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Jamie Gibbs

Reduce the cost of car ownership


Buying a car is a very important life decision: it can make your life easier, but it will also hit your wallet. So, how can you take the edge off?

Happy female driver

Car ownership is a continuing financial commitment, so it’s essential to work out the different costs associated with it – from fuel to finance repayments and insurance.

New car vs used car costs

The cost of owning a car depends a lot on whether you buy it new or used. If you’ve decided to go for a spanking new car, it’ll be covered with a full manufacturer’s warranty. Your wallet won’t take a hit when you need to service the car – just make sure you know what’s included in the warranty.

What’s more, the car won’t have any wear and tear. Car depreciation is also something to consider. The average new car loses between 15% and 35% of its value after it’s been on the road for a year. This can exceed 50% over three years.

If buying something pre-owned is what you’re looking into, you may save money on the initial cost of the car, but you’ll have to factor in general maintenance and repair costs for the months and years to come.

A well-maintained engine compared to an old one

Used cars tend to have more wear and tear, despite how well they might have been looked after. What’s more, as the vehicle gets older, maintenance costs usually increase. On the other hand, used cars depreciate in value more slowly.

If you’re planning to resell the car, it’s worth keeping this in mind. If you’re among the drivers who consider car depreciation an important factor, remember that a regularly-maintained and well-looked-after car depreciates more slowly.

Essential car maintenance

Ok, now we know our costs. But how to keep them down? It’s clear that regular maintenance is essential here. So, here’s what you can do to keep your car on the road for an extra few hundred thousand miles.

  • Read your car’s manual – there will always be something useful to learn.

  • Check and change the oil regularly – usually after you pass the 5,000 miles mark or every six months, whichever comes first (or read the manual as it might be different).

  • Check other car fluids – this includes coolant fluid, brake fluid, power-steering fluid and the transmission fluid. Keeping these topped up is essential to road safety and extended engine life.

  • Check tyre pressure – correct pressure improves your car’s safety, fuel efficiency and makes your tyres last longer.

  • Change car filters – it’s an inexpensive quick fix which prolongs engine life, increases fuel efficiency and reduces emissions.

If you own a new car, maintenance should be done in accordance to the manual. However, if you own a used car and you’re unsure where to start, take it in for an MOT.

Potential problems will be picked up and you’ll know what to do next. Even if you still have a few months left until the next MOT, the test will help you establish the condition of your used car.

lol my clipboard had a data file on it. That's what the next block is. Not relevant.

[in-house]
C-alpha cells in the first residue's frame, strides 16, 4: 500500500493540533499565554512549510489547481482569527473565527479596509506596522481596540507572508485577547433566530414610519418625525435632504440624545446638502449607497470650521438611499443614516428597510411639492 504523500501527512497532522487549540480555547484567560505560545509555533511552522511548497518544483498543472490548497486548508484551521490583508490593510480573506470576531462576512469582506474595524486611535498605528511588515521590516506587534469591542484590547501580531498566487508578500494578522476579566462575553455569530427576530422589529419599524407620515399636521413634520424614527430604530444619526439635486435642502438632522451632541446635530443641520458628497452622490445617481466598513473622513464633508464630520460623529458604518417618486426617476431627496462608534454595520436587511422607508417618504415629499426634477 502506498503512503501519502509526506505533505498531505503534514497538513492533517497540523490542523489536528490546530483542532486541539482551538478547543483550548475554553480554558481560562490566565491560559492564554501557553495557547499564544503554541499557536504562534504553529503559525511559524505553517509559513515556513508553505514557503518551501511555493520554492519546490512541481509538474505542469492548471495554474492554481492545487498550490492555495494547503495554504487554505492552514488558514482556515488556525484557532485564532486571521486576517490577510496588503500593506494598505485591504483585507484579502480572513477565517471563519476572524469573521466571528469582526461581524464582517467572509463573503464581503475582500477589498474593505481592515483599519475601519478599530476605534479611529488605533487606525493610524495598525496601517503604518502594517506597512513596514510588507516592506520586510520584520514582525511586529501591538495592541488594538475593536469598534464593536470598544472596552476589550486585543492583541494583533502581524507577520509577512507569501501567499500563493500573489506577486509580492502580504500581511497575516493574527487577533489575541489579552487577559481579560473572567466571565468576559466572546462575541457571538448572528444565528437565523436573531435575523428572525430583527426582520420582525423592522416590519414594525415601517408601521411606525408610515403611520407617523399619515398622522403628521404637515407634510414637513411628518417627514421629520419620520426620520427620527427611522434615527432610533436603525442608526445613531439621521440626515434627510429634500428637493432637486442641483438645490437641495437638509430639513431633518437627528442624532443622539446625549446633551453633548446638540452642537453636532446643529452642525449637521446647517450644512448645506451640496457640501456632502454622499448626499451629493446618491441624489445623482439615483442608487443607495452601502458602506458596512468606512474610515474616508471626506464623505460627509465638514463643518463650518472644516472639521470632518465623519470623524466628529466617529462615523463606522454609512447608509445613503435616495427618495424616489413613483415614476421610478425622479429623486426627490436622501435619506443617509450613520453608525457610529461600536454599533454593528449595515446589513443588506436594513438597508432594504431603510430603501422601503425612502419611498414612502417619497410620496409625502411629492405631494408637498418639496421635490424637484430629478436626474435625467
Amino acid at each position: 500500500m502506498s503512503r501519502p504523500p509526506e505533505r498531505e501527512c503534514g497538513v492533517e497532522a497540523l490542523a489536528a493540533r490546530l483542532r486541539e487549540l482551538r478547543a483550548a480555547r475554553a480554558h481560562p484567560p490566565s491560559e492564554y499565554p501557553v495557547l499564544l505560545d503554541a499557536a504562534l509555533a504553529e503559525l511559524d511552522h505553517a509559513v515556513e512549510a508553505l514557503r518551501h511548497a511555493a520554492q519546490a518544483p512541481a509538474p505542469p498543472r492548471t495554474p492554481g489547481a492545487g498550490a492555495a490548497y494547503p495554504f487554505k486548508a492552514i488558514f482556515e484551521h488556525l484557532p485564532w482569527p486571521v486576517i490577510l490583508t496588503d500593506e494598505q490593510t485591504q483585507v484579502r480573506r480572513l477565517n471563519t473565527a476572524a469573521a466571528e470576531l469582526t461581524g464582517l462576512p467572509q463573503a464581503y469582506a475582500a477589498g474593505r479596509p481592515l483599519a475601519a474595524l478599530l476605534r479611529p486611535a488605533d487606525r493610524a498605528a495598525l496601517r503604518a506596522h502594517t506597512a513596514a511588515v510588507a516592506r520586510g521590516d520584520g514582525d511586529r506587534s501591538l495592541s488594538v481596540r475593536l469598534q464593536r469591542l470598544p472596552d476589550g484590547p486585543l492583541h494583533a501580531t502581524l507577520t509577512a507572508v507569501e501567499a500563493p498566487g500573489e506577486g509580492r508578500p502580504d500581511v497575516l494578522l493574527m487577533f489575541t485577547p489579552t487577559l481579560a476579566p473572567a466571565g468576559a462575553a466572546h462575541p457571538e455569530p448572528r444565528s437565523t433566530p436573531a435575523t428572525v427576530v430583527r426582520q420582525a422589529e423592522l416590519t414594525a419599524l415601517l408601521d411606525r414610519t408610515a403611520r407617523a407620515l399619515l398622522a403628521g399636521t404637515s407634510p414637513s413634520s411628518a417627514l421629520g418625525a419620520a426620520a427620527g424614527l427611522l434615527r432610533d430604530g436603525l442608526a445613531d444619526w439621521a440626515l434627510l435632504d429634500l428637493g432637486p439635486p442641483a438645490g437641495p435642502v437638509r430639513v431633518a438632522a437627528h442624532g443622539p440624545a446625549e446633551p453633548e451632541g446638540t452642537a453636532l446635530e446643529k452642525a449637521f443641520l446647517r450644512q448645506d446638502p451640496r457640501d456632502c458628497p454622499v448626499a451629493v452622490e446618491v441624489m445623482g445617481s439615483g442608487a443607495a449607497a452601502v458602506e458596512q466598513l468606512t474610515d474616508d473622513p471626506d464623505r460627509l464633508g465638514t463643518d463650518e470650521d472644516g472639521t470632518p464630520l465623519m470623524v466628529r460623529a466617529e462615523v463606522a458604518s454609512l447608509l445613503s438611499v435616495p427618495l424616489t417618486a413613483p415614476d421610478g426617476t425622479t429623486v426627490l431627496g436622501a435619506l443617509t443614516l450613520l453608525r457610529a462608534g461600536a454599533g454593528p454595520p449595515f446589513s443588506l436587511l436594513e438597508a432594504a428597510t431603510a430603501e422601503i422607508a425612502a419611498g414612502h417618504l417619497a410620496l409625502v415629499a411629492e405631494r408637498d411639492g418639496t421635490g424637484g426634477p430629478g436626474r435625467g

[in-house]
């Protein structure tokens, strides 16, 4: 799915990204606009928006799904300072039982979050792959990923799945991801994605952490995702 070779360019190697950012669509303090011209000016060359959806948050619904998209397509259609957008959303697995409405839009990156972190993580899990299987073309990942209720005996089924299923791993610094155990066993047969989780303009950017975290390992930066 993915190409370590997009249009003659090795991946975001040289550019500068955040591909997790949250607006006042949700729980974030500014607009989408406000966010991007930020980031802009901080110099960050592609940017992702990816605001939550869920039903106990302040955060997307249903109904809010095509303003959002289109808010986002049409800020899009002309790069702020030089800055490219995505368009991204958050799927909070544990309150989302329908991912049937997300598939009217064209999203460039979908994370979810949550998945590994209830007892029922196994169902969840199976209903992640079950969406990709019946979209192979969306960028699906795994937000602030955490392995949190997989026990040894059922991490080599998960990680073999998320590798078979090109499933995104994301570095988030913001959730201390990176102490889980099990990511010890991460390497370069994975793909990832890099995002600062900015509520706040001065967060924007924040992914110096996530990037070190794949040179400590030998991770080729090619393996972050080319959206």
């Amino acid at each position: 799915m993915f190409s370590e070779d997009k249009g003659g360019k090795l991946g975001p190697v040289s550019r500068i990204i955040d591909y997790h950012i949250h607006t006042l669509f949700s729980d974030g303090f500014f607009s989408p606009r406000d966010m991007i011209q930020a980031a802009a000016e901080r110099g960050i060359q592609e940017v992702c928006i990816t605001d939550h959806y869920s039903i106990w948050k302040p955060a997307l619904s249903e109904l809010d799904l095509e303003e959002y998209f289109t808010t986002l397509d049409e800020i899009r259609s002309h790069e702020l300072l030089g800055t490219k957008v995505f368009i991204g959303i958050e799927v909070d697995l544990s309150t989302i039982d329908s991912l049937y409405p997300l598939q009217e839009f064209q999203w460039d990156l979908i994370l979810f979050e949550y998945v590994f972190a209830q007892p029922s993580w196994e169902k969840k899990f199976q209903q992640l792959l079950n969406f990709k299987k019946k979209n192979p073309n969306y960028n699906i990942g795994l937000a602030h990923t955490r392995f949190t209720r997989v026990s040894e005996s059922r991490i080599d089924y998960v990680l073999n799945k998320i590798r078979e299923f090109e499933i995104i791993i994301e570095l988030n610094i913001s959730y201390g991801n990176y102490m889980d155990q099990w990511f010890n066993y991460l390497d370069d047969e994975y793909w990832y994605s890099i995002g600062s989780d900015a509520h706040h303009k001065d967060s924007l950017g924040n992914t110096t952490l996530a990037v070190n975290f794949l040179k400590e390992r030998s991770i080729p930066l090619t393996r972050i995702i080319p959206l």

Make use of your car’s warranty

Car warranties are not compulsory, but can come in handy if your car develops a fault or needs servicing. However, keep in mind that not everything will be covered and it is best to read the terms.

New cars come with a warranty which is usually three to five years long, but some manufacturers cover their cars for up to seven years.

When buying a used car, always check if it has some of the manufacturer’s warranty left.

Mechanic fixing a car

Also, some dealers offer warranties which cover mechanical and electrical faults. If there’s no warranty, or you’re buying privately, it’s worth forking out for an after-market warranty. The good thing is that you’ll have the freedom to shop around.

Learn more about finding a warranty which suits your needs. Your car will be protected against unexpected breakdowns, and will keep the cost of ownership down for as long as it’s valid.

Slash the cost of car insurance

Car insurance may often be more expensive than the car itself, which makes it one of the most costly factors of owning a car.

Insurance companies base the prices on risk by looking at different factors. Not all factors can be changed easily, but there are some you can alter:

  • Secure your car – the more difficult it is to be stolen, the lesser the risk. Cars which have engine immobilisers, trackers and alarms tend to appear less risky to insurers.

  • Increase your excess – higher voluntary excess will bring your premium down, as it shows how much you’re prepared to pay when making a claim.

  • Add an experienced driver your policy – having someone with proven track record of responsibility will show insurers that there’s less risk of getting the car into an accident.

  • Watch your annual mileage – the longer the car’s on the road, the more likely it is that you’ll make a claim. However, always be truthful about your mileage when getting insurance.

  • Obtain a Pass Plus certificate – pass this course and you may be able to get a discount on your car insurance.


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